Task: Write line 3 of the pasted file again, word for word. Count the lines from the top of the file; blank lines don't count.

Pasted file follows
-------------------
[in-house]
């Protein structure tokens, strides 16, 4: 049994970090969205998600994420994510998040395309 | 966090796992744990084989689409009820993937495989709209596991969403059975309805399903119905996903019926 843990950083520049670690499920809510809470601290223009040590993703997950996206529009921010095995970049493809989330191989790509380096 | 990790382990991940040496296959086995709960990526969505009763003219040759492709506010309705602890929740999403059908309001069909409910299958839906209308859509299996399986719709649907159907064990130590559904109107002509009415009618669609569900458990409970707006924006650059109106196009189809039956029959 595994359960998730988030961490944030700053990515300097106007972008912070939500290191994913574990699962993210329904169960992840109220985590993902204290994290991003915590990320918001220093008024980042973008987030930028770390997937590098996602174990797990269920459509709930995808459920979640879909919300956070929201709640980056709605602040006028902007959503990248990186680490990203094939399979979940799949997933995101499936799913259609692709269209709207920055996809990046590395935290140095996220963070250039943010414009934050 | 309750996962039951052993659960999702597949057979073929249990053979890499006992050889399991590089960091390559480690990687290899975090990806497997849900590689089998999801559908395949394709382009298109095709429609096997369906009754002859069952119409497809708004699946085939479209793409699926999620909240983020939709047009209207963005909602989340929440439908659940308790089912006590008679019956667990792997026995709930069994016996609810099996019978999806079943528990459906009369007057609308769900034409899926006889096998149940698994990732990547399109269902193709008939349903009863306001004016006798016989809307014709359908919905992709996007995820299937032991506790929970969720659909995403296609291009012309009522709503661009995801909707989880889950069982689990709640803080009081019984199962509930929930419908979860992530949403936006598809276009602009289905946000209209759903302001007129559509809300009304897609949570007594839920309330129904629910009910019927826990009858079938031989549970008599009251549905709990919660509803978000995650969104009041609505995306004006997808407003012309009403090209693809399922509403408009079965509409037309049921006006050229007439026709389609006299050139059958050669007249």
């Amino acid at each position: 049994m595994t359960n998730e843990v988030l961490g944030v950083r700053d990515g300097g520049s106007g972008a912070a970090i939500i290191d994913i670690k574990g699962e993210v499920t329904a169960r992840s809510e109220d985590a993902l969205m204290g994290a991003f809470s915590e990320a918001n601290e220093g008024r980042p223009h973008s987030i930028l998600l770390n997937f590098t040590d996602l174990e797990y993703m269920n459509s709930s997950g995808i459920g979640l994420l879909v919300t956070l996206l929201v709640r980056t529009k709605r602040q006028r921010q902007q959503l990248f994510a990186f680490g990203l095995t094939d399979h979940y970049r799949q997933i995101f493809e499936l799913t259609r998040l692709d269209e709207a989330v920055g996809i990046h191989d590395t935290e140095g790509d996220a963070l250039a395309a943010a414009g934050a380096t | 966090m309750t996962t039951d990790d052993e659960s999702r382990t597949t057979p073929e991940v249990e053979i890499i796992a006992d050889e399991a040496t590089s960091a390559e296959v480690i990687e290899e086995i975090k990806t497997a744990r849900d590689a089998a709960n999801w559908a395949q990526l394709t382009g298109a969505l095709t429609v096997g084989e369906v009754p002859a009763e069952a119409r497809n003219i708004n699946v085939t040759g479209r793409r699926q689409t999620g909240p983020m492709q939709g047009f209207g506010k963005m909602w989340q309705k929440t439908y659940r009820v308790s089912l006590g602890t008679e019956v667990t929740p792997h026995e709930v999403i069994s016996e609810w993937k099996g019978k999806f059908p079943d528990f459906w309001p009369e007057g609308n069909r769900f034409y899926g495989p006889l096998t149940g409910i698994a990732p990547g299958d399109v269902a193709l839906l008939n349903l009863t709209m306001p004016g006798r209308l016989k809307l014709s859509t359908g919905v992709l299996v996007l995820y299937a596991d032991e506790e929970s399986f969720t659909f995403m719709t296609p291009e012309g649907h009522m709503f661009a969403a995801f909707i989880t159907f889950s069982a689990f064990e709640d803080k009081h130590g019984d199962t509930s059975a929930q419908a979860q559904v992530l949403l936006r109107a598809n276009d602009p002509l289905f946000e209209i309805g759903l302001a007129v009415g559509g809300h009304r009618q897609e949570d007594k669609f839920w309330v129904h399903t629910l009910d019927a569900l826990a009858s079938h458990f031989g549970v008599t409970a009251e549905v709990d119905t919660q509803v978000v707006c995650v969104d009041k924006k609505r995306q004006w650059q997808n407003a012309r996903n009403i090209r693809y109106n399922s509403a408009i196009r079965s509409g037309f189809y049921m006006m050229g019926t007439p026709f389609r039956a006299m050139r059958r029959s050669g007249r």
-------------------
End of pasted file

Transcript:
């Amino acid at each position: 049994m595994t359960n998730e843990v988030l961490g944030v950083r700053d990515g300097g520049s106007g972008a912070a970090i939500i290191d994913i670690k574990g699962e993210v499920t329904a169960r992840s809510e109220d985590a993902l969205m204290g994290a991003f809470s915590e990320a918001n601290e220093g008024r980042p223009h973008s987030i930028l998600l770390n997937f590098t040590d996602l174990e797990y993703m269920n459509s709930s997950g995808i459920g979640l994420l879909v919300t956070l996206l929201v709640r980056t529009k709605r602040q006028r921010q902007q959503l990248f994510a990186f680490g990203l095995t094939d399979h979940y970049r799949q997933i995101f493809e499936l799913t259609r998040l692709d269209e709207a989330v920055g996809i990046h191989d590395t935290e140095g790509d996220a963070l250039a395309a943010a414009g934050a380096t | 966090m309750t996962t039951d990790d052993e659960s999702r382990t597949t057979p073929e991940v249990e053979i890499i796992a006992d050889e399991a040496t590089s960091a390559e296959v480690i990687e290899e086995i975090k990806t497997a744990r849900d590689a089998a709960n999801w559908a395949q990526l394709t382009g298109a969505l095709t429609v096997g084989e369906v009754p002859a009763e069952a119409r497809n003219i708004n699946v085939t040759g479209r793409r699926q689409t999620g909240p983020m492709q939709g047009f209207g506010k963005m909602w989340q309705k929440t439908y659940r009820v308790s089912l006590g602890t008679e019956v667990t929740p792997h026995e709930v999403i069994s016996e609810w993937k099996g019978k999806f059908p079943d528990f459906w309001p009369e007057g609308n069909r769900f034409y899926g495989p006889l096998t149940g409910i698994a990732p990547g299958d399109v269902a193709l839906l008939n349903l009863t709209m306001p004016g006798r209308l016989k809307l014709s859509t359908g919905v992709l299996v996007l995820y299937a596991d032991e506790e929970s399986f969720t659909f995403m719709t296609p291009e012309g649907h009522m709503f661009a969403a995801f909707i989880t159907f889950s069982a689990f064990e709640d803080k009081h130590g019984d199962t509930s059975a929930q419908a979860q559904v992530l949403l936006r109107a598809n276009d602009p002509l289905f946000e209209i309805g759903l302001a007129v009415g559509g809300h009304r009618q897609e949570d007594k669609f839920w309330v129904h399903t629910l009910d019927a569900l826990a009858s079938h458990f031989g549970v008599t409970a009251e549905v709990d119905t919660q509803v978000v707006c995650v969104d009041k924006k609505r995306q004006w650059q997808n407003a012309r996903n009403i090209r693809y109106n399922s509403a408009i196009r079965s509409g037309f189809y049921m006006m050229g019926t007439p026709f389609r039956a006299m050139r059958r029959s050669g007249r």